It will be recalled (see blog article) that on October 1, the USPTO shut down its PDX relationship with the Japanese Patent Office and migrated the certified-copy traffic from PDX to DAS.
This was a welcome development for practitioners because as compared with PDX, the DAS system offers many benefits:
- it is more secure (protected by authorization codes)
- It permits the practitioner to test ahead of the time of actual need, to make sure that the electronic document will be available when needed
- in the event of a problem with transmittal of an electronic certified copy, it permits the practitioner to troubleshoot and pinpoint the source of any difficulty
As I mentioned in that blog article, the natural next step would be for USPTO to do the same for its PDX relationships with the Chinese patent office (SIPO) and the Korean patent office (KIPO). The natural next step would be for USPTO to migrate its electronic-certified-copy relationships involving China and Korea from PDX to DAS. This would offer the many benefits of DAS to practitioners handling cases connected with China and Korea.
From the technical point of view such a migration ought to be easy and painless. It would only be a matter of turning off the PDX mechanism and the document flow should easily proceed within the existing DAS connections.
Maybe USPTO was holding back a bit on such a migration to see how the Japan migration went. If that was USPTO’s reason for holding back on the China and Korea migrations, then USPTO might as well proceed.
What makes me say this is that the sky did not fall. Three weeks ago was the day that USPTO pulled the plug on its PDX-Japan connection, and there was no outcry. I know this because I follow quite a few patent practitioner discussion groups and listservs (and indeed my firm hosts several patent practitioner listservs) and if there had been any side effects from the Japan-DAS migration, I am pretty sure I would have heard about it. The members of the listservs are not shy and if they had wanted to share any complaints they would have done so.
I also spent the last five days hanging out with, and talking with, the couple of thousand patent practitioners who attended the AIPLA annual meeting in Washington. These practitioners likewise are not shy and would have said something if they had thought there was a problem with the Japan-DAS migration.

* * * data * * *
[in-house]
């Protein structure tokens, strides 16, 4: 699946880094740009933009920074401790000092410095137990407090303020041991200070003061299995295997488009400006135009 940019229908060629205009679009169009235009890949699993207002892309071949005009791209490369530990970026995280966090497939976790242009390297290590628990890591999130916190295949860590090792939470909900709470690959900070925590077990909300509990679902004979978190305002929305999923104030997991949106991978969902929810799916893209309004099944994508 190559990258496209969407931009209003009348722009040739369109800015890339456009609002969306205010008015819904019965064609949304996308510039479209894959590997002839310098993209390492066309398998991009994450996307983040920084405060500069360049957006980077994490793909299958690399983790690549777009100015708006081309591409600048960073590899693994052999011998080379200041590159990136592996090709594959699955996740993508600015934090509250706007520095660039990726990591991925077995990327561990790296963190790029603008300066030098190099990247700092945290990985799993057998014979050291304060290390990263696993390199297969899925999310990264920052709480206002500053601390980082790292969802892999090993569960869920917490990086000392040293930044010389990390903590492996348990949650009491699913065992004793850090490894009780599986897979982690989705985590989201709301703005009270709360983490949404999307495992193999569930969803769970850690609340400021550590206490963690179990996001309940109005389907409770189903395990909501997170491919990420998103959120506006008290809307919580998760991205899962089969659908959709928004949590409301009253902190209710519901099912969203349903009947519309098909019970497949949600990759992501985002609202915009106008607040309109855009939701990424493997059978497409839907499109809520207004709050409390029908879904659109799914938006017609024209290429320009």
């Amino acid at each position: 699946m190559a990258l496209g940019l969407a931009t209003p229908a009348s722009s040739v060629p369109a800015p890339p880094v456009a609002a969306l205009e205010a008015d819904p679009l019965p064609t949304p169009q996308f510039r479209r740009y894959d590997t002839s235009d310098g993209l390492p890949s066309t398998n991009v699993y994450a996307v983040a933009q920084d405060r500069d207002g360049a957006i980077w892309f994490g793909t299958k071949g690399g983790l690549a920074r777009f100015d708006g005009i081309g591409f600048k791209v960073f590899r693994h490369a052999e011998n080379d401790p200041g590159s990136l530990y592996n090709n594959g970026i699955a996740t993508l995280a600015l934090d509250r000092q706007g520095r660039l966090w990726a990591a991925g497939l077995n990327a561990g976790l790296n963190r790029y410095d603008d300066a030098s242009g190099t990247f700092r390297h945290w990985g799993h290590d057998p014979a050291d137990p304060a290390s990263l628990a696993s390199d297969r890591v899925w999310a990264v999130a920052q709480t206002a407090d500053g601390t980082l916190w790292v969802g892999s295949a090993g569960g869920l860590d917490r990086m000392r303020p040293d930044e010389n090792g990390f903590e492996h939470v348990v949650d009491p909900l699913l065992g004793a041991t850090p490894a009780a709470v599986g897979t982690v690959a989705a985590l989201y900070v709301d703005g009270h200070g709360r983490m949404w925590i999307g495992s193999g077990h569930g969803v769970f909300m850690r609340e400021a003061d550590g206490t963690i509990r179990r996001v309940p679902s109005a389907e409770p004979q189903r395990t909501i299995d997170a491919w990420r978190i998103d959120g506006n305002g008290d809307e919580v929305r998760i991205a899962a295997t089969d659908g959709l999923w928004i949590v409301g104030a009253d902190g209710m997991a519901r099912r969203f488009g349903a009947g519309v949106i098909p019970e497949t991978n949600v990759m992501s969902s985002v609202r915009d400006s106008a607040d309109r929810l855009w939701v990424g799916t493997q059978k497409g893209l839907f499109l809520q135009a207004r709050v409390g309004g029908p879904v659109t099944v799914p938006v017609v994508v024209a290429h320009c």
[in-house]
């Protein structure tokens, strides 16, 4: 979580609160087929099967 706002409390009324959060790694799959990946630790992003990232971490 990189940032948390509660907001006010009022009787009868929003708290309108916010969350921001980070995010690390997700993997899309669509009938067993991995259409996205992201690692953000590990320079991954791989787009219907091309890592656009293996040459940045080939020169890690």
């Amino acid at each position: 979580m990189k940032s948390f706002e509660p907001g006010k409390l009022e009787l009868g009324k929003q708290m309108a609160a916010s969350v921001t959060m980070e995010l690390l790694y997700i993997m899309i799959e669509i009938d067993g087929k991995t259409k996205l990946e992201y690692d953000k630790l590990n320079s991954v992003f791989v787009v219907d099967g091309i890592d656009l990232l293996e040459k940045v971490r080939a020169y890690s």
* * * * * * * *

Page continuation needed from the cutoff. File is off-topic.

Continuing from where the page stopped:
Put plainly, USPTO got it right. USPTO correctly handled whatever its internal computer system needs were to make this PDX-to-DAS transition work. And USPTO did an exemplary job of communicating the transition, well in advance, to its customers (the patent practitioners). The fact that USPTO got those two things right prompts me to speculate that USPTO also probably did a good job of prepping the EBC for the calls that it might receive about the transition.
So now the action steps are clear. USPTO ought to carry out similar PDX-to-DAS migrations for the China and Korea document flows. This will offer the many user benefits of DAS (as compared with PDX) for those document flows, just as it already has for the Japan-US document flow.
My interest in this is not an idle interest. I have had a handful of PDX problems in recent months involving document flows between China and the US. With these problems it has been nearly impossible to pinpoint the problem — was the problem caused by the Chinese client? by Chinese counsel? By the Chinese patent office? By the US patent office? It has been impossible to investigate independently, and one of the PDX problems is outstanding even now, more than a year after it first arose.
In contrast, if USPTO had already migrated the document flows to DAS, I would long ago have been able to pinpoint the source of the problem. The electronic certified copies would long ago have gotten transmitted to where they needed to be.
Let’s see how long it takes USPTO to carry out this PDX-to-DAS migration for China and Korea.